Surviving the Road Trip

I've been doing a lot of road trips alone lately for various reasons: heading out to jobs, visiting family, adventuring.

As a solo female, there are concerns. I've developed some strategies for minimizing the risks and maximizing the pleasure.

The Car
My car is a 1996 Geo Metro. It has over 118,000 miles. It gets 45 mpg which is really sweet when gas is nearly $3 a gallon. I've considered a new car, but with that comes high insurance premiums, body upkeep and expensive monthly payments.

I keep my car running with regular oil changes, new tires when the tread worn and trips to a good mechanic when needed. Its a stick, and I have the original clutch.

Before beginning a long trip, I have all the fluids checked along with an oil change. Get the tires rotated and make sure wiper blades are in good shape.  I keep my luggage to a minimum to reduce weight which also reduces gas mileage.

An Early Start
Early mornings there is less traffic. Before the sun rises, the air is cool and the air conditioner doesn't have to run. I used to dread going through St. Louis on I-64 but found out at 5 a.m no one is out there and you can cruise right past the Arch unobstructed. Early in the morning road construction is seldom an issue. Either the crews haven't started, or else traffic is so minimal you can glide right through.

Because I am a morning person and enjoy a early start, I always fill my gas tank before stopping for the night. Once I've check into my motel room, I check any concerns, like oil or windshield wiper fluid. My overnight bag, laptop case and coffee pot are brought into the room.

I bring a percolating coffee pot when I travel so the morning coffee is on first thing. An insulated mug and coffee cup give me about 28 ounces of the good stuff to get the caffeine going.
For these reasons, I skip motels which offer the free continental breakfast as an incentive to stay. Its about a basic clean room for the night at a good price in a decent neighborhood, close to my exit, nothing more. Now, if there's a pool and you have enough energy to take a dip, that's a nice perk.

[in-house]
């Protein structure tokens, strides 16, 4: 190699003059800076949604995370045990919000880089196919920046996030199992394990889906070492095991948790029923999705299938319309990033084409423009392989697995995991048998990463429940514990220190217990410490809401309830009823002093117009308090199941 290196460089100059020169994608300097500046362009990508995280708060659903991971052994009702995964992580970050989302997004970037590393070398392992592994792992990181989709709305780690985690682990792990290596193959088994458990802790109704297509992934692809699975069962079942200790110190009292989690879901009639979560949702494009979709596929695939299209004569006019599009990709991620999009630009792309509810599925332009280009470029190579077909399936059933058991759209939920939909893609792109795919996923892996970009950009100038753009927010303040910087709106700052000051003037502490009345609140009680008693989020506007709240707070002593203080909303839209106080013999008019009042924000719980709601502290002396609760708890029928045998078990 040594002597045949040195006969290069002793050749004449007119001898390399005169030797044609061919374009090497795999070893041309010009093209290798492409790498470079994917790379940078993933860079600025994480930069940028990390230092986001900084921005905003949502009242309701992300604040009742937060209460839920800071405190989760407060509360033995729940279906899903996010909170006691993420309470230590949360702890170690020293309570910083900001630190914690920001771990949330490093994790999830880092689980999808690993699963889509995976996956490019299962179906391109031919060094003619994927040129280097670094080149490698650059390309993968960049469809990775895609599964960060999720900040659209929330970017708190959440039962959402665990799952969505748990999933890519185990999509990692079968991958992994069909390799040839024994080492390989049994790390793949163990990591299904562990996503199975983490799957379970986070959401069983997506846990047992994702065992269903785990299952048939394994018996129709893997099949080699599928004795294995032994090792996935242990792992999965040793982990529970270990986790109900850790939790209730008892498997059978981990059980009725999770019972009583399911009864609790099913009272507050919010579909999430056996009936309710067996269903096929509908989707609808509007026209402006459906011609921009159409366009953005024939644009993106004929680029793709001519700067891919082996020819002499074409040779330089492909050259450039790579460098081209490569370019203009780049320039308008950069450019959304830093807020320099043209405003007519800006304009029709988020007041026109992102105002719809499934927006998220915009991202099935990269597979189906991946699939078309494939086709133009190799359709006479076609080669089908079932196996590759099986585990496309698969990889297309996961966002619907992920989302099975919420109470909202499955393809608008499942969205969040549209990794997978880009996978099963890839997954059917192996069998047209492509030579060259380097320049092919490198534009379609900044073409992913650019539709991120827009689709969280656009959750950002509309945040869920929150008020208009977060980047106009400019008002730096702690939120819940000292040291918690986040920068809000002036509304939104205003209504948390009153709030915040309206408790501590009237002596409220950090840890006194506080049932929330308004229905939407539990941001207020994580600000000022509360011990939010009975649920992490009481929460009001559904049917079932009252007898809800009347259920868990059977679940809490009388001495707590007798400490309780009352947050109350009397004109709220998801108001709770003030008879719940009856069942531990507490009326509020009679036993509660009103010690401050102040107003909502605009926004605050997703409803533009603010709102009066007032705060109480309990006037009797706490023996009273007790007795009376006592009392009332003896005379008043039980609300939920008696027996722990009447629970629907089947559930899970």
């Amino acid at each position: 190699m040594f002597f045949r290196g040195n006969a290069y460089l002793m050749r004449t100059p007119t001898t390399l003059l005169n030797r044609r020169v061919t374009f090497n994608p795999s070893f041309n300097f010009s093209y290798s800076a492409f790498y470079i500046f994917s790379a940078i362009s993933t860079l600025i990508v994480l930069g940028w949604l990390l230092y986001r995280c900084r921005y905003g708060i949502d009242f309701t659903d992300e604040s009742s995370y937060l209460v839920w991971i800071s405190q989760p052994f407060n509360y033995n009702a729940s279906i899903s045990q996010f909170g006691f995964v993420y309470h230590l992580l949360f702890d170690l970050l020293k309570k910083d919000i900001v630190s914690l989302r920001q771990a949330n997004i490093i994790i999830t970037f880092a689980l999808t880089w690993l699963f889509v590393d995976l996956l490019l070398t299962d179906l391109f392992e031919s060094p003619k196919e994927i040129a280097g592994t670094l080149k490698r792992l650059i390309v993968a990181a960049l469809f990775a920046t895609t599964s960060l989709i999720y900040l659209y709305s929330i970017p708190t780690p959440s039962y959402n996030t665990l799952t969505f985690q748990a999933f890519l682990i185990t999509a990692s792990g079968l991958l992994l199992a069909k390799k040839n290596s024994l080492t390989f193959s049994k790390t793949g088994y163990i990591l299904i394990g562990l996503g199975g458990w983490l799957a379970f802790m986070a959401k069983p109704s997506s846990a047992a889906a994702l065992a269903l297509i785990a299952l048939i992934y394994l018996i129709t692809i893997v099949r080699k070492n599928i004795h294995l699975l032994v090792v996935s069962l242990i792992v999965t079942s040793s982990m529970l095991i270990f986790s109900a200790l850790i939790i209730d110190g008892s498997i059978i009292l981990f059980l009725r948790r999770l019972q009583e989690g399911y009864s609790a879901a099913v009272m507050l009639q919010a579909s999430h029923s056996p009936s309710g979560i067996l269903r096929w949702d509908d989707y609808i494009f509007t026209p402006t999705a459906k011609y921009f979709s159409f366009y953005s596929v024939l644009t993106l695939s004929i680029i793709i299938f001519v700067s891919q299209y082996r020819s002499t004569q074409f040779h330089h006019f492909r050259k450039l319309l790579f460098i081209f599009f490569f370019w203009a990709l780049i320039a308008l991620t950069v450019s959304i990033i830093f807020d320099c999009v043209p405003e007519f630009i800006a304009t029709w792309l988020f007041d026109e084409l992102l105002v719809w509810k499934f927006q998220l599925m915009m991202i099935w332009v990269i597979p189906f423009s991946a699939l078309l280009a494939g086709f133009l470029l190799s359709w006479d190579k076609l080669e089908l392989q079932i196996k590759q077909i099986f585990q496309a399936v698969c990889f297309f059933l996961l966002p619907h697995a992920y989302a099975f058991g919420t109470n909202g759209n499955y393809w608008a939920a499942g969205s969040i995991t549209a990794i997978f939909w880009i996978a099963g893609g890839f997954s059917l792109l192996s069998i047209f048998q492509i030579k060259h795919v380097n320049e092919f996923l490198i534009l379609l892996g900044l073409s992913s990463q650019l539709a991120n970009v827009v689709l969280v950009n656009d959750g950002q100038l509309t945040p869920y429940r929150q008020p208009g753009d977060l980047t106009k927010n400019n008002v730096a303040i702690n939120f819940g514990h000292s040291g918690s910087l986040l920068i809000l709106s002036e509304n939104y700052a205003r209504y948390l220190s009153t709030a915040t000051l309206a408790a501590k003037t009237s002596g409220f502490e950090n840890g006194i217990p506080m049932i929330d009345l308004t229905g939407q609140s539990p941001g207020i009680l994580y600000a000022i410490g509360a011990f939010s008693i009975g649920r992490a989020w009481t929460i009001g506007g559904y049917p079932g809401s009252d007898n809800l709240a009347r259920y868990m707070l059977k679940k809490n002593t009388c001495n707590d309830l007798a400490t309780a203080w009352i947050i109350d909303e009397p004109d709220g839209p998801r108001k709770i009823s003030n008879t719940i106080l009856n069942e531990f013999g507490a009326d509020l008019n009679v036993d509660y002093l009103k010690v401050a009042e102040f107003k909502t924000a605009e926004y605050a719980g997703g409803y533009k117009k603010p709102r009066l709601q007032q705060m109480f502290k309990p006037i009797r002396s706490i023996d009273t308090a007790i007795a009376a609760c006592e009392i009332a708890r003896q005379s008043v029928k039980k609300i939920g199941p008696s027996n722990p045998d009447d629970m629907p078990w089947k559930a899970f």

The Food

If you can deal with instant coffee, like I do, the pot can be used to heat water only. Nearly boiling, this water can be used for instant soups, instant oatmeal, grits, tea, or other simple foods. Going out to eat is fine, but if you're on a budget, or just want to shower and chill, the ability to have a cup of soup and sandwich, chips and salsa can be very appealing.

I get snacks and sodas at a discount store like Walmart before heading out. There's more selection at better prices. Stopping for gas doesn't lead to indiscriminate food purchases that are usually way expensive and unhealthy. This is just my style. If I get hungry, or a little bored and sleepy, a snack can keep you going.

In Touch and Entertained

I keep my cell phone off except at gas stations while refueling. As soon as I stop, I turn it on, check or send messages, and get the gas pumped. Using the bathroom, filling the mug with ice (usually free) and turning off the cell phone are my last steps. This only takes about 15 minutes to accomplish.

I have an MP3 player with my favorite music on it. These are really handy devices because all the favorite songs can be stored and updated on them. Of course, the IPod works as well, but until my player gives up the ghost I'll be content to work with it.
This player gets it's power through the cigarette lighter adapter. The sound is amplified through the speakers of my radio which seldom can get a good station heading through the plains states.

I play simple number games to keep my mind sharp. Things like adding odometer readings to next turn off mileages, computing arrival times to the next city, conversion to kilometers, and half hourly accomplishments ( crossed into new state, filled gas tank, 20% of day's driving completed). These mental tasks may seem silly. I find it helps goal oriented people stay focused.


I found a person doesn't need many clothes while traveling. A good pair of cargo pants and comfortable t-shirt, solid shoes and sunglasses is standard wear. Nothing that says, "I have money" or draws attention. While traveling alone, a person just wants to blend in.